Perhaps the Fix permissions for simple image loads on HTML5 has something to do with CORS. If you are correct that the code is falling back to an XHR request rather than a standard img.src = "image.png" load, perhaps that’s what’s going on here – if we aren’t doing something special, we try and load that way (which I think is implemented in BitmapData). I think you’re right that canceling that will be more complicated. We can set that aside and focus on the others.

In cancel, I think it should remove the request from the queue, if it is on the queue, or it could occur in the queue processing to detect if it was canceled, but I think removing it from the queue directly may be the better approach.

If png:1234 is really what comes through, though, it definitely would make sense to improve that code for better performance

Let me sum up things and maybe organize them a little bit because I’ve made a little mess in here while I was working on these matters.

  1. Extracting extension from example URL: for.example/image/foobar.png:1234 - I’ve found a solution - it’s simple and I could post it tomorrow but I’ve just spoken to our sysadmin and he explained that using :1234 instead of just ?ts=1234 was because some squid proxies (like few years ago) were not caching any URL with ?. So this will be fixed on our side and I see that queryIndex is already implemented within openfl.display.Loader :slight_smile:

  2. After fixing 1) - for now only locally - I’ve achieved a much better performance - no more falling back to XHR on images and it speeded a lot - it is acceptable for now but can be improved more with canceling requests

  3. I’ve spent some time today to check for stuff around HTML5HTTPRequest and found out that Images are requested differently than ex. binaries or strings - Images use HTML5HTTPRequest::loadImage directly and since it is static function it does not have an instance of HTML5HTTPRequest in QueueItem::instance while the other two use URLRequest which creates HTML5HTTPRequest so it is possible to access it from outside to actually cancel the request. Is that really related to CORS ? Both of these approaches use XMLHttpRequest in the end so guess it should be no difference but maybe I’m missing something important here.

  4. About the canceling - I believe that just marking requests as canceled and removing them in HTML5HTTPRequest::processQueue would be better approach. I’d worry for concurrent modifications to occur whenever both processing and canceling access the same List to pop or remove request. I try to propose something tomorrow or maybe over the upcoming weekend :slight_smile:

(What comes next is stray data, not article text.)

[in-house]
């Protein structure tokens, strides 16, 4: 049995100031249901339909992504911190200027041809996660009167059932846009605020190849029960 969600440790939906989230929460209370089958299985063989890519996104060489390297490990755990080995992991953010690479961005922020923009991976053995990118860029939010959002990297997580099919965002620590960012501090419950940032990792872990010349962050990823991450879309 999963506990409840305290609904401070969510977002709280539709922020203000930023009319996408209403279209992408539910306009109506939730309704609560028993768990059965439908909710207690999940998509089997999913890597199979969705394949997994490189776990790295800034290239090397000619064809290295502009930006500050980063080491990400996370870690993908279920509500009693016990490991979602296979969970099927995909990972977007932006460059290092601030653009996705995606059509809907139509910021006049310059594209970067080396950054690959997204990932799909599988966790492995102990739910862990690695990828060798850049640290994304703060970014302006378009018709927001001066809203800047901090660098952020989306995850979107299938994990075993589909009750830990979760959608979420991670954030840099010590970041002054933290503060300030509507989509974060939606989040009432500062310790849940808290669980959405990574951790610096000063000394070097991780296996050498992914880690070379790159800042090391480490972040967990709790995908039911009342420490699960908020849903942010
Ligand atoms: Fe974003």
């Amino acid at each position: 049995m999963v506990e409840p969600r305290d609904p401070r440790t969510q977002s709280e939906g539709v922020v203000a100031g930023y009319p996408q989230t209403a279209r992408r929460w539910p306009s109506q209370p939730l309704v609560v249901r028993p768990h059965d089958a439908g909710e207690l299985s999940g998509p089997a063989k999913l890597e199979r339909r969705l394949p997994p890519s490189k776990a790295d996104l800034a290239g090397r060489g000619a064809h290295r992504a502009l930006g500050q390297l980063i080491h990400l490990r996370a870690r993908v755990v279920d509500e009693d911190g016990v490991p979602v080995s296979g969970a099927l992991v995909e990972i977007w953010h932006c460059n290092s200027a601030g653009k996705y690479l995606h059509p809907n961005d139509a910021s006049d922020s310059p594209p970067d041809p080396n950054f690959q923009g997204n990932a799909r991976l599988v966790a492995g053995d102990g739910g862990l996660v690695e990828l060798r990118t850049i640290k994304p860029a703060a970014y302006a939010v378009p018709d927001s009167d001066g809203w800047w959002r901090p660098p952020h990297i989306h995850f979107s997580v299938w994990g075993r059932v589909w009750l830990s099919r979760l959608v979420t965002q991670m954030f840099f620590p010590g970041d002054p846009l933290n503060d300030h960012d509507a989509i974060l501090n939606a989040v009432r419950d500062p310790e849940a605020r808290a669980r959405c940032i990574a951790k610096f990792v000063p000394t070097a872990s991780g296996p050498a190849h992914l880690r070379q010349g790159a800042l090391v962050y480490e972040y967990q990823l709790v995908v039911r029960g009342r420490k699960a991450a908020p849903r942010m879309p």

5. About requestLimit - I’ve searched through history of the repository as well as searched for any informations on what would be the best number of concurrent requests and I’ve found out that most of the modern browser allow up to 6 concurrent connections to the same host. I’ve tested it briefly today and had no problems with the limit set to 6 (Chrome 69). Also in the history of repository I’ve found that it was previously set to 6 (3a5ab4c472… - ‘Add queue for HTML5 image loading’) and then set down to 4 (d593685dcb… - ‘Throttle HTML5 image loading’) back in 03.2017.

https://docs.pushtechnology.com/cloud/latest/manual/html/designguide/solution/support/connection_limitations.html

I also wanted to know if I come up with some ideas for fixing different stuff, how do you want me to post it - shall I fork master and pull request or do you want me to create a branch within openfl/lime repositories or maybe I should create an issue so anyone who encounter similar issues will be able to find it - I’m not very experienced with working on github (I’ve forked and pullrequested Spritesheet once but in this case may be different). This will help me later on with other fixes :slight_smile:

1.) Okay! That makes sense

2.) Great :slight_smile:

3.) I’m not sure, I can try and take a look

4.) I’m okay with that approach. I don’t think the queue is referenced from multiple threads, though, so I’m not sure if we need to worry too much

5.) I’m happy to try 6 again, I don’t remember why it was set lower

The easiest approach is to click the “Edit” button on any file on the Github site, make your changes online, then save and you can turn that into a pull request. Even if it isn’t “perfect” I can still merge and make edits.

There are other ways to do it offline, but the online approach is the easiest for smaller changes

Thanks a lot for helping :slight_smile: I’ll update as soon as I have something new to share :slight_smile:

I understand now what have you meant by has something to do with CORS. Now, when I understand what you meant by that I can try refactoring HTML5HTTPRequest keeping it in compliance with that CORS requirement while having canceling possible from where request for an image was called. I’ve tried once and threw everything to trash. I guess it is harder than I’ve thought it may be but that’s OK :slight_smile: Results soon, whenever I have some spare time to work on these things :slight_smile:

if (!__isSameOrigin(uri)) {
    image.crossOrigin = "Anonymous";
}
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I’ve dumped some more changes to bin but every time I get some new knowledge about how things are working around there. It is harder than I thought it may be but coming soon :slight_smile: